Goldman Sachs: Orders of Worth Colliding
April 28, 2010
Still with the on-going Goldman Sachs story: yesterday, during one of the hearings of the American Senate Governmental Affairs subcommittee we had one of these rare chances where worldviews collide ‘on air’. In yesterday’s hearing, Senator Carl Levin was questioning former Goldman Sachs Mortgages Department head Daniel Sparks about matters related to selling of structured mortgage-based financial products known as Timberwolf, during 2007. The full transcript is not available (you can see the video here), but a few lines can give us a gist of the dialogue that took place. When Levin asks Sparks why Goldman Sachs hid from the customers their opinion of the value of Timberwolf (a product that an internal GS memo described as a ‘shitty deal’), Sparks answers that ‘there are prices in the market that people want to invest in things’. On another occasion exchange, when asked what volume of the Timberwolf contract was sold, Sparks answered: ‘I don’t know, but the price would have reflected levels that they [buyers] would have wanted to invest at that time’.
This reveals the incompatibility in its naked form. While Levin focused on the discrepancy between the opinions among Goldman Sachs’ employees about the value of the product and between the prices paid for these financial contracts, Sparks placed ‘the market’ as the final arbiter about matters of value. That is, according to this order of worth it does not matter what one thinks or knows about the value of assets, it only matters what price is agreed on in the market. Both Levin and Sparks agree that not all information was available to all market actors. However, while this is a matter for moral concern according to Levin’s order of worth, it is merely a temporary inefficiency according to Sparks’ view.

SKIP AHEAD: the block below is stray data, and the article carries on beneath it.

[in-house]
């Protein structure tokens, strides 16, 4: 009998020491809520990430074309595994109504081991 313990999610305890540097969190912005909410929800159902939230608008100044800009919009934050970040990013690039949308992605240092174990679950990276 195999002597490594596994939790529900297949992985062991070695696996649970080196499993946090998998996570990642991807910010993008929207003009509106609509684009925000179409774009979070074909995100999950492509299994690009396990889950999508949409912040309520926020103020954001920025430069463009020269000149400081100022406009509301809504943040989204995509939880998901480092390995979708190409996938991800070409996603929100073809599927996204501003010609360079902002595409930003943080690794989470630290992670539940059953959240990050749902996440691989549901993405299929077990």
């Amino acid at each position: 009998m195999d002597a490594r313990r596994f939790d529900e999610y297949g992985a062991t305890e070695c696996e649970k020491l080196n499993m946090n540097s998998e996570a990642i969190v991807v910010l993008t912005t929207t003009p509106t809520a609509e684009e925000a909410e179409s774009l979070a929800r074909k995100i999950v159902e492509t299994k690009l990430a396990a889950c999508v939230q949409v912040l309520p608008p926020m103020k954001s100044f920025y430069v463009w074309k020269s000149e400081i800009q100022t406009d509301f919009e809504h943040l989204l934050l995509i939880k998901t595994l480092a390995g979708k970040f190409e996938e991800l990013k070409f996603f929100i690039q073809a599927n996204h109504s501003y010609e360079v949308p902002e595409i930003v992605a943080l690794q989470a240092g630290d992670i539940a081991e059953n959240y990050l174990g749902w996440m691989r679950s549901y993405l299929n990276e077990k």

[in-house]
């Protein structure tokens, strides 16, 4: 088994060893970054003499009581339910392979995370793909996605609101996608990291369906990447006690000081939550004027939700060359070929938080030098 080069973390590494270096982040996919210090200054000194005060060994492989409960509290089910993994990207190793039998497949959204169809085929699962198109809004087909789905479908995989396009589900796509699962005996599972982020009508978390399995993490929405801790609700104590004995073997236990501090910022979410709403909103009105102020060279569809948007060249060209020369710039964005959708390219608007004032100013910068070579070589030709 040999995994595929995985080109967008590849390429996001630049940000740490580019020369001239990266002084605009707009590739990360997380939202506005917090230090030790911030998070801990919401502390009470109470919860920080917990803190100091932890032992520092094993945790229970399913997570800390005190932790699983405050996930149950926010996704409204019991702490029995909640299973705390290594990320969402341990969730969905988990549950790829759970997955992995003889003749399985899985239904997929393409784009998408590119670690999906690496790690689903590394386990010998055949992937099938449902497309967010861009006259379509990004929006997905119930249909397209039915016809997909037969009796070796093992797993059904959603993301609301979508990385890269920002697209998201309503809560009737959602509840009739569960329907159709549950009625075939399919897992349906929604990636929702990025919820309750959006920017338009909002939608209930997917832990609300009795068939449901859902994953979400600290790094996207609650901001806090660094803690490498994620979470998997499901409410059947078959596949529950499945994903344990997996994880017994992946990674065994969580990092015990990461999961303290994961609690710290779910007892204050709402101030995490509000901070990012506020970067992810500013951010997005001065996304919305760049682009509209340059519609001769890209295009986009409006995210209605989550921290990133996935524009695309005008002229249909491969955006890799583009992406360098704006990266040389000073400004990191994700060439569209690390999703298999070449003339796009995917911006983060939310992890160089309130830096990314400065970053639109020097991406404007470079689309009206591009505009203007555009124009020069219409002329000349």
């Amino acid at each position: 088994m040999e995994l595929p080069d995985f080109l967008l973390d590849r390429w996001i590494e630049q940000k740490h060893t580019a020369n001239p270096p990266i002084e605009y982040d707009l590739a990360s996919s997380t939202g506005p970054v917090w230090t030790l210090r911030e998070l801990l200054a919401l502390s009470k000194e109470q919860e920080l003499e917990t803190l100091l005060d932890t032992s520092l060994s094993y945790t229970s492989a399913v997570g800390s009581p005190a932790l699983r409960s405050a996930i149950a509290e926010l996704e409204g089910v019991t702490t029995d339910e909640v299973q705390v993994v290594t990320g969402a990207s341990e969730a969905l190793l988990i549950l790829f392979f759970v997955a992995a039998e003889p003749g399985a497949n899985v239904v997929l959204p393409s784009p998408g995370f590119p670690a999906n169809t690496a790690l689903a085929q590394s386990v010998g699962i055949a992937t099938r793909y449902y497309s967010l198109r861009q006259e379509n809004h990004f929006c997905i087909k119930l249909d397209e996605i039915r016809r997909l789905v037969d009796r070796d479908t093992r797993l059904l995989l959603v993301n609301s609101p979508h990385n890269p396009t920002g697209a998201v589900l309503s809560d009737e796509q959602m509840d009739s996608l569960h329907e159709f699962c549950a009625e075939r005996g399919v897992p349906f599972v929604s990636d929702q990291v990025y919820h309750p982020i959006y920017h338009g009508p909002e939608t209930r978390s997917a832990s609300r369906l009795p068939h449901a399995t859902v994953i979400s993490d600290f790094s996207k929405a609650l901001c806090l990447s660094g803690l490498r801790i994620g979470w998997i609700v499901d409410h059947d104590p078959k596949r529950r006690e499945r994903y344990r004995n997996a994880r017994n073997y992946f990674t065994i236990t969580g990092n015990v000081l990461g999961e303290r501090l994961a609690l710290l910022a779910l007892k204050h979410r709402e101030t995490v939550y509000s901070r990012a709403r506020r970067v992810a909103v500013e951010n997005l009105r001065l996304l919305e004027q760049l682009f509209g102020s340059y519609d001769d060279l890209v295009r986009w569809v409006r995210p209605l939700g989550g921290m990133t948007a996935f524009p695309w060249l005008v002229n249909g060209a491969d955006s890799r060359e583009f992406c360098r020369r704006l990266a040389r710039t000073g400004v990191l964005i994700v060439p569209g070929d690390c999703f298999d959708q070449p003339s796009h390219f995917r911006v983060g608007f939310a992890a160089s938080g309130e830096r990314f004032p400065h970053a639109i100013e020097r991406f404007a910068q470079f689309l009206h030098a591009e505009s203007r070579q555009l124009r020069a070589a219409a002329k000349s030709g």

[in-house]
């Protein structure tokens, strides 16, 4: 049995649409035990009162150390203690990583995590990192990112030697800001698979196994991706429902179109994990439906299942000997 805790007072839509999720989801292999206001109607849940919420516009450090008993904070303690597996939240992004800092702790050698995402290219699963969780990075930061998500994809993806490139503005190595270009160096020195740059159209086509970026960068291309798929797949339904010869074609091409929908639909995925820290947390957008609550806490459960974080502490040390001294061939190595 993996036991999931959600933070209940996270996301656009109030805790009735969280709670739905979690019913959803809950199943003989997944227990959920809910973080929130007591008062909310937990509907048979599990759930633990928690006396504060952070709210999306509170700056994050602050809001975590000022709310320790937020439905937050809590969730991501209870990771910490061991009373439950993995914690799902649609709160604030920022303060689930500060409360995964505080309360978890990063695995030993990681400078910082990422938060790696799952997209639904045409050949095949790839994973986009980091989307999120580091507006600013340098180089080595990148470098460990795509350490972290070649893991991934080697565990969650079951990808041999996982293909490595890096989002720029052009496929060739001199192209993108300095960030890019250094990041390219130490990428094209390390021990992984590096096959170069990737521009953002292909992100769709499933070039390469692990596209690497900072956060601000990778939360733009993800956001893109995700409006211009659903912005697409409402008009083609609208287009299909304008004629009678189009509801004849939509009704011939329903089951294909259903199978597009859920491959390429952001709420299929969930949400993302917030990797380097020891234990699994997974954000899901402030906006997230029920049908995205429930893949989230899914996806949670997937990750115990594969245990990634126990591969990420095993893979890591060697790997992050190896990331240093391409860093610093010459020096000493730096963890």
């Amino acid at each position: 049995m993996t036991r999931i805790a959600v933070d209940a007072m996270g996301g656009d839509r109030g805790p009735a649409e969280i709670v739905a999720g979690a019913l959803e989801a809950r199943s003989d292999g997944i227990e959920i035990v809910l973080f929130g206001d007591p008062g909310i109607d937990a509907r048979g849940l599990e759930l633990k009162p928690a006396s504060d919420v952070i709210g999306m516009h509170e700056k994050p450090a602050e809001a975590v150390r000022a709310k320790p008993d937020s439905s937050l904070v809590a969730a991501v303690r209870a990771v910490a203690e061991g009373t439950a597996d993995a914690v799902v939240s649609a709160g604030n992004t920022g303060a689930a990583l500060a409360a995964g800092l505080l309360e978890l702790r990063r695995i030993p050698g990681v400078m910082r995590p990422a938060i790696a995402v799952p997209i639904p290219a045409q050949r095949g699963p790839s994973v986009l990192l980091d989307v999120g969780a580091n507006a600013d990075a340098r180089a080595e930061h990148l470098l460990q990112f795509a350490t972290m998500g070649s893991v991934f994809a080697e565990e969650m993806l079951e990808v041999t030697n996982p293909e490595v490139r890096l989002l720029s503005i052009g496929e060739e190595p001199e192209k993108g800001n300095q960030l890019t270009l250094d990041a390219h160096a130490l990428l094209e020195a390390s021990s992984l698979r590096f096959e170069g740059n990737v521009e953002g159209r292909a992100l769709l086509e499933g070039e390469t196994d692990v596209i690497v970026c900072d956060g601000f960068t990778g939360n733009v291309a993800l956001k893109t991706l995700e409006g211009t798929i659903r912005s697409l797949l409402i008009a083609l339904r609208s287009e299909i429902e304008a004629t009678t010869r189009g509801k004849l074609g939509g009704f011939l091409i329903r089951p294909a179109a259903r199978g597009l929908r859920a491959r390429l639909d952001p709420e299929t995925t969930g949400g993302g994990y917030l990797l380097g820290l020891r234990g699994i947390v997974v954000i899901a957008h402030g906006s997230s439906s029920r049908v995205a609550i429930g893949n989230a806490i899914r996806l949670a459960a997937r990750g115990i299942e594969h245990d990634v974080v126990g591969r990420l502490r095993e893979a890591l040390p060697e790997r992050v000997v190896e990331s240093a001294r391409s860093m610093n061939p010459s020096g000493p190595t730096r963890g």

Moreover, the fact that this dialogue took place in a highly-visible political arena, a televised Congressional hearing, entrenches the ‘ideal type’ roles that Levin and Sparks play. Sparks, no doubt at the advice of his lawyers, played the role of the reflexive Homo economicus, claiming, in effect, that markets are the only device of distributional justice to which he should refer. Levin, in contrast, played the role of the tribune of the people, calling for inter-personal norms and practices of decency. These two ideal type worldviews, as Boltanski and Thevenot show, cannot be reconciled. What we call ‘the economy’, then, is oftentimes the chronology of the struggle between these orders of worth